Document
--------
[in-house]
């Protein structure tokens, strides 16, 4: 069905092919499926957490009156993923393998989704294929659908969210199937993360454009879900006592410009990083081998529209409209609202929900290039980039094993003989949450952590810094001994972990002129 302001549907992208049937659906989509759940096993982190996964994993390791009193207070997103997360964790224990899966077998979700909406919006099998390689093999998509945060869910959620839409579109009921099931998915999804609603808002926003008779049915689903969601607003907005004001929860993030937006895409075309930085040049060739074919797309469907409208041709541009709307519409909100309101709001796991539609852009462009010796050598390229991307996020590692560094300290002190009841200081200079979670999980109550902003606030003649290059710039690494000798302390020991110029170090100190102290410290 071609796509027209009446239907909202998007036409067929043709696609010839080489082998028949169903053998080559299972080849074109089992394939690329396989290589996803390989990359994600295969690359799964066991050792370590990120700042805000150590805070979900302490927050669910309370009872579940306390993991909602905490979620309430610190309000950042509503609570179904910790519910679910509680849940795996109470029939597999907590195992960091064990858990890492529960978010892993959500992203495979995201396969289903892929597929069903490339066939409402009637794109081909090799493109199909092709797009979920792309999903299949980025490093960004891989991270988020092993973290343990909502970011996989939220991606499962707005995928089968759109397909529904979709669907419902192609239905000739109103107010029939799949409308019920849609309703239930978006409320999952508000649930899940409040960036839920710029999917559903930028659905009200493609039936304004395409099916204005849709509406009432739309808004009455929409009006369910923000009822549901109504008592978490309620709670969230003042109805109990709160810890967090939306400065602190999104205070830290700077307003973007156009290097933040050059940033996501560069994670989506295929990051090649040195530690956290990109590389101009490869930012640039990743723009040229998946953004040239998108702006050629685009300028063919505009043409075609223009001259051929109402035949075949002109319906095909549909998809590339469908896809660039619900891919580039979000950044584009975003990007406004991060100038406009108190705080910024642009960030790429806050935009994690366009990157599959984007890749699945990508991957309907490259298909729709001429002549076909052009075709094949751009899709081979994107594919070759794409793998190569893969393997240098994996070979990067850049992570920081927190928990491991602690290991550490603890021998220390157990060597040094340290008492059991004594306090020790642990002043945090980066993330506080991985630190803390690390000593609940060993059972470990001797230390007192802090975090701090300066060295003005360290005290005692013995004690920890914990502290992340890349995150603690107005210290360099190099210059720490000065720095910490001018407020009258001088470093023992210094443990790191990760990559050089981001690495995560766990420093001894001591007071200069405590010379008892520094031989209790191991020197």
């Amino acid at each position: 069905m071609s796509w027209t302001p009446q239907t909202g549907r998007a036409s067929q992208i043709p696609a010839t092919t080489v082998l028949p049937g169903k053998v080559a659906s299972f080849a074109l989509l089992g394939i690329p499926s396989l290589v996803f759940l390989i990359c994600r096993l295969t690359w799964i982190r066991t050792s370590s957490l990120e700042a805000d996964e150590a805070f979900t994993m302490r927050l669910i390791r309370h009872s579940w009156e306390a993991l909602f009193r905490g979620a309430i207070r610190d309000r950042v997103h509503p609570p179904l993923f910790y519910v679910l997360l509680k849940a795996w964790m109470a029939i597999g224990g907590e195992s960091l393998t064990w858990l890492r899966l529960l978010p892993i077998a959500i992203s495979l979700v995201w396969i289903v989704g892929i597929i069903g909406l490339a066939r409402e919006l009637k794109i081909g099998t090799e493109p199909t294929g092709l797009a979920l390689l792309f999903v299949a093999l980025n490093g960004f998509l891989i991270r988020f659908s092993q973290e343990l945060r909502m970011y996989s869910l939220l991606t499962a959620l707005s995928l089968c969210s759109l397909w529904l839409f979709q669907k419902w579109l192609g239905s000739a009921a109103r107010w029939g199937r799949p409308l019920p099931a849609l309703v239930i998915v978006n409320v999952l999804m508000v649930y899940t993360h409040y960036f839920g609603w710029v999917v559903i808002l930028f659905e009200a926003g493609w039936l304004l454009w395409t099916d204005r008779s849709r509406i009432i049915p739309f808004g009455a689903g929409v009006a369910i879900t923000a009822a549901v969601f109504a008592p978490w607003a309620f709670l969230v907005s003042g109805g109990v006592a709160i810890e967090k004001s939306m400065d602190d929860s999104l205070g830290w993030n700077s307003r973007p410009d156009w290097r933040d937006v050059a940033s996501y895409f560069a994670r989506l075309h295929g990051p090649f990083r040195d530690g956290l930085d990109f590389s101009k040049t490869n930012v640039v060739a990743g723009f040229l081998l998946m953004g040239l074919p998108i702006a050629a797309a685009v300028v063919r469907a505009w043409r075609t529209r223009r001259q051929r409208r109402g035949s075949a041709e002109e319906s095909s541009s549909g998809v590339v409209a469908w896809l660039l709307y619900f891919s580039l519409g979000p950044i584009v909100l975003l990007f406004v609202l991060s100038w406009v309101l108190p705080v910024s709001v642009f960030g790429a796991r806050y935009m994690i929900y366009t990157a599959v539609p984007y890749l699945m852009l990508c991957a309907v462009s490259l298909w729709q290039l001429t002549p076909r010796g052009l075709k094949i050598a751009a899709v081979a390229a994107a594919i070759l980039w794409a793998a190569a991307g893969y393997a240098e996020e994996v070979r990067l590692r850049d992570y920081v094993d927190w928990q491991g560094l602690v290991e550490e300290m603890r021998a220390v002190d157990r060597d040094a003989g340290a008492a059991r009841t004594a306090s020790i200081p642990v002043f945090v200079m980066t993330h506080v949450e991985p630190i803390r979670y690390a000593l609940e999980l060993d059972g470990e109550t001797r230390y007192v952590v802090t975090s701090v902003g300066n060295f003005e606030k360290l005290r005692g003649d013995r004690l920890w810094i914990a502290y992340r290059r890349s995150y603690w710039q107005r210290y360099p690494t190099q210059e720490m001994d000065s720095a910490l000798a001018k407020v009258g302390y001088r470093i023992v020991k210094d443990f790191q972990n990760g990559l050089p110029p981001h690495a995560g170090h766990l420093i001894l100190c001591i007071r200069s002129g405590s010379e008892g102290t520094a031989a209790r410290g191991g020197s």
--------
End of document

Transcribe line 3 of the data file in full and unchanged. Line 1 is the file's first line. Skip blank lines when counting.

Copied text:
């Amino acid at each position: 069905m071609s796509w027209t302001p009446q239907t909202g549907r998007a036409s067929q992208i043709p696609a010839t092919t080489v082998l028949p049937g169903k053998v080559a659906s299972f080849a074109l989509l089992g394939i690329p499926s396989l290589v996803f759940l390989i990359c994600r096993l295969t690359w799964i982190r066991t050792s370590s957490l990120e700042a805000d996964e150590a805070f979900t994993m302490r927050l669910i390791r309370h009872s579940w009156e306390a993991l909602f009193r905490g979620a309430i207070r610190d309000r950042v997103h509503p609570p179904l993923f910790y519910v679910l997360l509680k849940a795996w964790m109470a029939i597999g224990g907590e195992s960091l393998t064990w858990l890492r899966l529960l978010p892993i077998a959500i992203s495979l979700v995201w396969i289903v989704g892929i597929i069903g909406l490339a066939r409402e919006l009637k794109i081909g099998t090799e493109p199909t294929g092709l797009a979920l390689l792309f999903v299949a093999l980025n490093g960004f998509l891989i991270r988020f659908s092993q973290e343990l945060r909502m970011y996989s869910l939220l991606t499962a959620l707005s995928l089968c969210s759109l397909w529904l839409f979709q669907k419902w579109l192609g239905s000739a009921a109103r107010w029939g199937r799949p409308l019920p099931a849609l309703v239930i998915v978006n409320v999952l999804m508000v649930y899940t993360h409040y960036f839920g609603w710029v999917v559903i808002l930028f659905e009200a926003g493609w039936l304004l454009w395409t099916d204005r008779s849709r509406i009432i049915p739309f808004g009455a689903g929409v009006a369910i879900t923000a009822a549901v969601f109504a008592p978490w607003a309620f709670l969230v907005s003042g109805g109990v006592a709160i810890e967090k004001s939306m400065d602190d929860s999104l205070g830290w993030n700077s307003r973007p410009d156009w290097r933040d937006v050059a940033s996501y895409f560069a994670r989506l075309h295929g990051p090649f990083r040195d530690g956290l930085d990109f590389s101009k040049t490869n930012v640039v060739a990743g723009f040229l081998l998946m953004g040239l074919p998108i702006a050629a797309a685009v300028v063919r469907a505009w043409r075609t529209r223009r001259q051929r409208r109402g035949s075949a041709e002109e319906s095909s541009s549909g998809v590339v409209a469908w896809l660039l709307y619900f891919s580039l519409g979000p950044i584009v909100l975003l990007f406004v609202l991060s100038w406009v309101l108190p705080v910024s709001v642009f960030g790429a796991r806050y935009m994690i929900y366009t990157a599959v539609p984007y890749l699945m852009l990508c991957a309907v462009s490259l298909w729709q290039l001429t002549p076909r010796g052009l075709k094949i050598a751009a899709v081979a390229a994107a594919i070759l980039w794409a793998a190569a991307g893969y393997a240098e996020e994996v070979r990067l590692r850049d992570y920081v094993d927190w928990q491991g560094l602690v290991e550490e300290m603890r021998a220390v002190d157990r060597d040094a003989g340290a008492a059991r009841t004594a306090s020790i200081p642990v002043f945090v200079m980066t993330h506080v949450e991985p630190i803390r979670y690390a000593l609940e999980l060993d059972g470990e109550t001797r230390y007192v952590v802090t975090s701090v902003g300066n060295f003005e606030k360290l005290r005692g003649d013995r004690l920890w810094i914990a502290y992340r290059r890349s995150y603690w710039q107005r210290y360099p690494t190099q210059e720490m001994d000065s720095a910490l000798a001018k407020v009258g302390y001088r470093i023992v020991k210094d443990f790191q972990n990760g990559l050089p110029p981001h690495a995560g170090h766990l420093i001894l100190c001591i007071r200069s002129g405590s010379e008892g102290t520094a031989a209790r410290g191991g020197s």